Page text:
Understanding Your DNA Test Results
Paternity Testing Results
In a paternity test, whether for personal knowledge or court admissibility, there are three possible outcomes.
- Excluded. The probability of paternity will be 0.0%. This means that the alleged father is NOT the biological father of the child. This occurs when an alleged father’s DNA does not match on at least 23 or the 25 tested genetic markers.
- Cannot be excluded. The probability of paternity will be at 99% or greater. This means that the alleged father is, in all reasonable probability, the biological father. 99.9% (and higher) is the greatest probability that science can provide for proof of relationship. In legal cases, most courts accept a probability of 97% and greater as proof that the tested male is the biological father.
- Inconclusive. This is extremely rare and occurs in cases where insufficient DNA has been provided for one or more of those being tested. This result would require a re-submission of DNA samples.
Relationship Testing: Sibling (Half/Full) /Grandparent/Avuncular (Aunt/Uncle) Results
90.9% – 99.9+% – The Genetic Evidence Indicates the Tested Relationship is Confirmed.
80%-90% – The Genetic Evidence Indicates the Tested Relationship is Highly Likely.
50.01%-79.99% – The Genetic Evidence Indicates the Tested Relationship is Possible. It is suggested that additional family members have their DNA submitted for a more conclusive result.
49.9%-30% – The Genetic Evidence Indicates the Tested Relationship is Not Likely. It is suggested that additional family members have their DNA submitted for a more conclusive result.
29.9%-10.01% – The Genetic Evidence Indicates the Tested Relationship is Highly Unlikely.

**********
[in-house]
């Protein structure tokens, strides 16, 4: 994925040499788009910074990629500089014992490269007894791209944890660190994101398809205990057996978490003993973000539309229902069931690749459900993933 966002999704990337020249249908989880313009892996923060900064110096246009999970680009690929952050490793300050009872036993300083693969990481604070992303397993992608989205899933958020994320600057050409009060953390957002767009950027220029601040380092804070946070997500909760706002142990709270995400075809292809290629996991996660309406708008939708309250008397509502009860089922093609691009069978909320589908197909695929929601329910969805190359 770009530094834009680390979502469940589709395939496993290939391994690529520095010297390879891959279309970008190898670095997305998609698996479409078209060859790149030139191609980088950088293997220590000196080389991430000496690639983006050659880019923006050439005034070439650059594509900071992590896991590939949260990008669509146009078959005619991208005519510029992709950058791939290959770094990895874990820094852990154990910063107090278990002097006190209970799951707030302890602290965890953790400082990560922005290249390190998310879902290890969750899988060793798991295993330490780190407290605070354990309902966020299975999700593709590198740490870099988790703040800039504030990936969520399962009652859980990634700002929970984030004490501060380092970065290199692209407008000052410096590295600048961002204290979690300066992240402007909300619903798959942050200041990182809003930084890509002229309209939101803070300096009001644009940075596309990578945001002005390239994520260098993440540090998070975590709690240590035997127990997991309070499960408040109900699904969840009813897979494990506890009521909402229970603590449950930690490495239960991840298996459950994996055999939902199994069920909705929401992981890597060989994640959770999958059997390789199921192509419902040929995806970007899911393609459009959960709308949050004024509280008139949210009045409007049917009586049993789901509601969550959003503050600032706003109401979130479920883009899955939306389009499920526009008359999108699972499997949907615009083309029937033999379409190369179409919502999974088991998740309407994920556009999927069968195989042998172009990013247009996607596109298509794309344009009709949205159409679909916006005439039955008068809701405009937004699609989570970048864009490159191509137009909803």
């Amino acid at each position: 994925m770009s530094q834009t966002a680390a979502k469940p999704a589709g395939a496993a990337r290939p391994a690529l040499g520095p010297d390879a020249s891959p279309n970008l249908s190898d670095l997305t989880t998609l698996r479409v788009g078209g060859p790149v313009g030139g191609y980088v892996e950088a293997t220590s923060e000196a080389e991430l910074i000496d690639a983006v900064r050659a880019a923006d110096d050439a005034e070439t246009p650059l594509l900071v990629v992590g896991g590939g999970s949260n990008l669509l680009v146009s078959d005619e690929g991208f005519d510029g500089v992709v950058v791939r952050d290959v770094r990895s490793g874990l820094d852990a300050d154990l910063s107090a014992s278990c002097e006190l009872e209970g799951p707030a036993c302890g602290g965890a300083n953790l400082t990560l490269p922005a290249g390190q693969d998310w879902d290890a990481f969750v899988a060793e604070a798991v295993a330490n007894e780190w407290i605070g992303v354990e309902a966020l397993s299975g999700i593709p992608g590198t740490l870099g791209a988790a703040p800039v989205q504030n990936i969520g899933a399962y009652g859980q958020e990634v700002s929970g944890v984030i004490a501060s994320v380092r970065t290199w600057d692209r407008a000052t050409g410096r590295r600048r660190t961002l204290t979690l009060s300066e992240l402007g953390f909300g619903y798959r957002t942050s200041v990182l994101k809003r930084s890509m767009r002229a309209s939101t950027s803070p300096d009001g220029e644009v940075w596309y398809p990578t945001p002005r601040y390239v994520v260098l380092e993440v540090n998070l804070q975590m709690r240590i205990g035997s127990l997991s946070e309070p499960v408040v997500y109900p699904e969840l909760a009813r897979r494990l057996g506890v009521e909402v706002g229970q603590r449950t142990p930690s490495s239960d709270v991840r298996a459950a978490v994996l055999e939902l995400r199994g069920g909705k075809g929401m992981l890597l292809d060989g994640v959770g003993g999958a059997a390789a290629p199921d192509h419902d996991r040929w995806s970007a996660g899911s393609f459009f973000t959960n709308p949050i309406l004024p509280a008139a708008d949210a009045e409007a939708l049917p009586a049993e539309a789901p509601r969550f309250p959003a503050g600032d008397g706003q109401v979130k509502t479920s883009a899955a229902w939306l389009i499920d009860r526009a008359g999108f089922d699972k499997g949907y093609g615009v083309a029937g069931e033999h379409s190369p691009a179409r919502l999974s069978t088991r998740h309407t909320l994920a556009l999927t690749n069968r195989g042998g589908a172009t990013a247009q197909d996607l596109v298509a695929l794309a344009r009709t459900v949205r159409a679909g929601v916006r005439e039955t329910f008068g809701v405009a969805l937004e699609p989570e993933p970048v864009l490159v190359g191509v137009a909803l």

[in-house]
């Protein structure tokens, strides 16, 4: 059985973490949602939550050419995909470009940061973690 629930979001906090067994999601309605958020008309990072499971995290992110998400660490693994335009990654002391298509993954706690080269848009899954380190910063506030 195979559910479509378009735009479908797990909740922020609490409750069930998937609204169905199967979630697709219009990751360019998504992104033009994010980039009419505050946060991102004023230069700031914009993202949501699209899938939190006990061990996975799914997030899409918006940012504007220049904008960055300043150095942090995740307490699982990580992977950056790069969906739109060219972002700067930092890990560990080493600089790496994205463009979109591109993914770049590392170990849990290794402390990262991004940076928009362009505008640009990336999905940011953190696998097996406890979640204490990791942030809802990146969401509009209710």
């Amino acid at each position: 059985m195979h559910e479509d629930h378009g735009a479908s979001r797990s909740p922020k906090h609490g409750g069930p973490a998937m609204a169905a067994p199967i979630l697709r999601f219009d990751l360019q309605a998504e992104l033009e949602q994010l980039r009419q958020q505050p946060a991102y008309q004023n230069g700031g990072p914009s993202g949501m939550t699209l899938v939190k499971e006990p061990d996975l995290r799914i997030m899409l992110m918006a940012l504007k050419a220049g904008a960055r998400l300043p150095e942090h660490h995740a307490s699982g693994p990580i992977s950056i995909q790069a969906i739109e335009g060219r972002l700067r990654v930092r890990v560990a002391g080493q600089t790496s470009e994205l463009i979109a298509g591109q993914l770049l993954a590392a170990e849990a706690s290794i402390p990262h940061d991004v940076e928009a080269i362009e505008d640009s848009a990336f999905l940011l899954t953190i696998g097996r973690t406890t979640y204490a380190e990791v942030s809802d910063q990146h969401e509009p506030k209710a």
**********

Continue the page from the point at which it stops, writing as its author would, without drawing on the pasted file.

10%-0% – The Genetic Evidence Does Not Support the Biological Relationship.
The reports that DNA Testing Experts testing laboratories deliver are the most accurate results available, using the highest number of markers approved by the AABB for relationship testing. The results delivered on the reports are the same for both personal knowledge and legally admissible results, with the exception being that the legally admissible testing has followed proper collection guidelines, and completed the needed documentation required for court ready DNA testing reports.
Y-STR Testing: Male Lineage Results
If the testing results show they cannot be of the same male linage then there is no paternity of the alleged father if performing this test for paternity purposes.
If the testing indicates that they cannot be excluded from being of the same male line, and if being done to establish paternity, then the probability indicated is the likelihood that the alleged father is the biological father, however, a possibility remains that the biological father might be the brother of the alleged father because they are part of the same lineage and would both have the same Y-chromosome so doing a direct paternity test is the best way to establish specifically what the relationship is.
If you have still have unanswered questions about your DNA test results please fill out a support ticket and one of our Genetic Consultants will be happy to help answer your questions.